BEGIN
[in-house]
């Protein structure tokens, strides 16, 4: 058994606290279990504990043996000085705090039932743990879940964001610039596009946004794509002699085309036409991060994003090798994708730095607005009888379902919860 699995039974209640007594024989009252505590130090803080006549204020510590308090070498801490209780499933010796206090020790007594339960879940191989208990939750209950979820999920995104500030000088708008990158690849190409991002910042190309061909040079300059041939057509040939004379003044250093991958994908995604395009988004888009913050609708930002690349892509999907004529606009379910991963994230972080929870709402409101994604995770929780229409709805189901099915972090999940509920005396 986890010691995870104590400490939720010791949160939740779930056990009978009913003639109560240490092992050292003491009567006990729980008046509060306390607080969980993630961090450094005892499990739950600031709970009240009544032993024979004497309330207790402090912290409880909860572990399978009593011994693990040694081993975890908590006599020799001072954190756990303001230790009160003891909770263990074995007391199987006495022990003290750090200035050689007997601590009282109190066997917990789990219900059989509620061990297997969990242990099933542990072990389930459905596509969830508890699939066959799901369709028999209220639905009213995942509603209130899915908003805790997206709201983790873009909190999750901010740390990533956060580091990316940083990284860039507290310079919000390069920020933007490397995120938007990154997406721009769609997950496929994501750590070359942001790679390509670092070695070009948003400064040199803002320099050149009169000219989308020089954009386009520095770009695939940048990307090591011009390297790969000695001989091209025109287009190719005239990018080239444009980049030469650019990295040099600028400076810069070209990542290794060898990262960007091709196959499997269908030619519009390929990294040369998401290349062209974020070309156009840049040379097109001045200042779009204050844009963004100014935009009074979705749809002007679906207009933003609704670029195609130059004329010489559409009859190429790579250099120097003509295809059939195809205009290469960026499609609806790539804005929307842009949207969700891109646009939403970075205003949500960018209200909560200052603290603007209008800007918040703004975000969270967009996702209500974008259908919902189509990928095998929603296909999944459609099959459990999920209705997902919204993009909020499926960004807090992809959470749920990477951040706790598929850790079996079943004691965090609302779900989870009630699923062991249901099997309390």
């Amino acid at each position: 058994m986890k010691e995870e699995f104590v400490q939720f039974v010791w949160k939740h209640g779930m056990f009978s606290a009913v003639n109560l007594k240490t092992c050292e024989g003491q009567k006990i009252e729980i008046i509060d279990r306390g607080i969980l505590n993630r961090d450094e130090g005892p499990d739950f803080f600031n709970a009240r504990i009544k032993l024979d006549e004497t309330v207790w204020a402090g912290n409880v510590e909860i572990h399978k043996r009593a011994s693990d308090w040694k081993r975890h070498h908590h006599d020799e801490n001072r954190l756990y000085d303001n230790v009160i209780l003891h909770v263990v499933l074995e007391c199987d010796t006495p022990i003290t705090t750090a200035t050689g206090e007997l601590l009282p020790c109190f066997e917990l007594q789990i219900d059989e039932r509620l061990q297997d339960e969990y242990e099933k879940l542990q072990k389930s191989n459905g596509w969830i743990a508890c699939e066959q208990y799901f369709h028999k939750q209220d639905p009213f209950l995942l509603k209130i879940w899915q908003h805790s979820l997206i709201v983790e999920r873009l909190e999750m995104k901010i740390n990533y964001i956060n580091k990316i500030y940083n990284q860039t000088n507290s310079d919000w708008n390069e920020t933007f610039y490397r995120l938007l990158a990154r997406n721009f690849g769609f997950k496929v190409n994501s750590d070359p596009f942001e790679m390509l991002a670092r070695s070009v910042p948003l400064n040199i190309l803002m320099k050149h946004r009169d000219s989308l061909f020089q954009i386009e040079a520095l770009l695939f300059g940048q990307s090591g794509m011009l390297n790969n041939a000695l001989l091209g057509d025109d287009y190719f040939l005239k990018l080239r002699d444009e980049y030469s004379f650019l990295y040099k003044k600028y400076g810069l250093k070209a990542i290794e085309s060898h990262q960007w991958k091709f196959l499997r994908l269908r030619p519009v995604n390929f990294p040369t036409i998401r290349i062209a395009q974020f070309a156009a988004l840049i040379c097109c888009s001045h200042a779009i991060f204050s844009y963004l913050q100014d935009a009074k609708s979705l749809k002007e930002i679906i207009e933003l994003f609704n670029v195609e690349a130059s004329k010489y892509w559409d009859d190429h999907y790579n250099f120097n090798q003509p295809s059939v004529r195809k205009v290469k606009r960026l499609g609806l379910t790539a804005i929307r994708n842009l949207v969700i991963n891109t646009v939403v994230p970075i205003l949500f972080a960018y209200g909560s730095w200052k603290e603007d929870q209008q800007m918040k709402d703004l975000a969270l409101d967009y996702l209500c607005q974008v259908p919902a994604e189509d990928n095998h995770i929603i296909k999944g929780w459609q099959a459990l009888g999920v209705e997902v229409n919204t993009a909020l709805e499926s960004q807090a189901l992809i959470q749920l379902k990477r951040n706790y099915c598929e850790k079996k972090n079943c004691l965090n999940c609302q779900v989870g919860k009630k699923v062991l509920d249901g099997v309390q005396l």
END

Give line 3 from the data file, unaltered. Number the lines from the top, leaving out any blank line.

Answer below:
């Amino acid at each position: 058994m986890k010691e995870e699995f104590v400490q939720f039974v010791w949160k939740h209640g779930m056990f009978s606290a009913v003639n109560l007594k240490t092992c050292e024989g003491q009567k006990i009252e729980i008046i509060d279990r306390g607080i969980l505590n993630r961090d450094e130090g005892p499990d739950f803080f600031n709970a009240r504990i009544k032993l024979d006549e004497t309330v207790w204020a402090g912290n409880v510590e909860i572990h399978k043996r009593a011994s693990d308090w040694k081993r975890h070498h908590h006599d020799e801490n001072r954190l756990y000085d303001n230790v009160i209780l003891h909770v263990v499933l074995e007391c199987d010796t006495p022990i003290t705090t750090a200035t050689g206090e007997l601590l009282p020790c109190f066997e917990l007594q789990i219900d059989e039932r509620l061990q297997d339960e969990y242990e099933k879940l542990q072990k389930s191989n459905g596509w969830i743990a508890c699939e066959q208990y799901f369709h028999k939750q209220d639905p009213f209950l995942l509603k209130i879940w899915q908003h805790s979820l997206i709201v983790e999920r873009l909190e999750m995104k901010i740390n990533y964001i956060n580091k990316i500030y940083n990284q860039t000088n507290s310079d919000w708008n390069e920020t933007f610039y490397r995120l938007l990158a990154r997406n721009f690849g769609f997950k496929v190409n994501s750590d070359p596009f942001e790679m390509l991002a670092r070695s070009v910042p948003l400064n040199i190309l803002m320099k050149h946004r009169d000219s989308l061909f020089q954009i386009e040079a520095l770009l695939f300059g940048q990307s090591g794509m011009l390297n790969n041939a000695l001989l091209g057509d025109d287009y190719f040939l005239k990018l080239r002699d444009e980049y030469s004379f650019l990295y040099k003044k600028y400076g810069l250093k070209a990542i290794e085309s060898h990262q960007w991958k091709f196959l499997r994908l269908r030619p519009v995604n390929f990294p040369t036409i998401r290349i062209a395009q974020f070309a156009a988004l840049i040379c097109c888009s001045h200042a779009i991060f204050s844009y963004l913050q100014d935009a009074k609708s979705l749809k002007e930002i679906i207009e933003l994003f609704n670029v195609e690349a130059s004329k010489y892509w559409d009859d190429h999907y790579n250099f120097n090798q003509p295809s059939v004529r195809k205009v290469k606009r960026l499609g609806l379910t790539a804005i929307r994708n842009l949207v969700i991963n891109t646009v939403v994230p970075i205003l949500f972080a960018y209200g909560s730095w200052k603290e603007d929870q209008q800007m918040k709402d703004l975000a969270l409101d967009y996702l209500c607005q974008v259908p919902a994604e189509d990928n095998h995770i929603i296909k999944g929780w459609q099959a459990l009888g999920v209705e997902v229409n919204t993009a909020l709805e499926s960004q807090a189901l992809i959470q749920l379902k990477r951040n706790y099915c598929e850790k079996k972090n079943c004691l965090n999940c609302q779900v989870g919860k009630k699923v062991l509920d249901g099997v309390q005396l």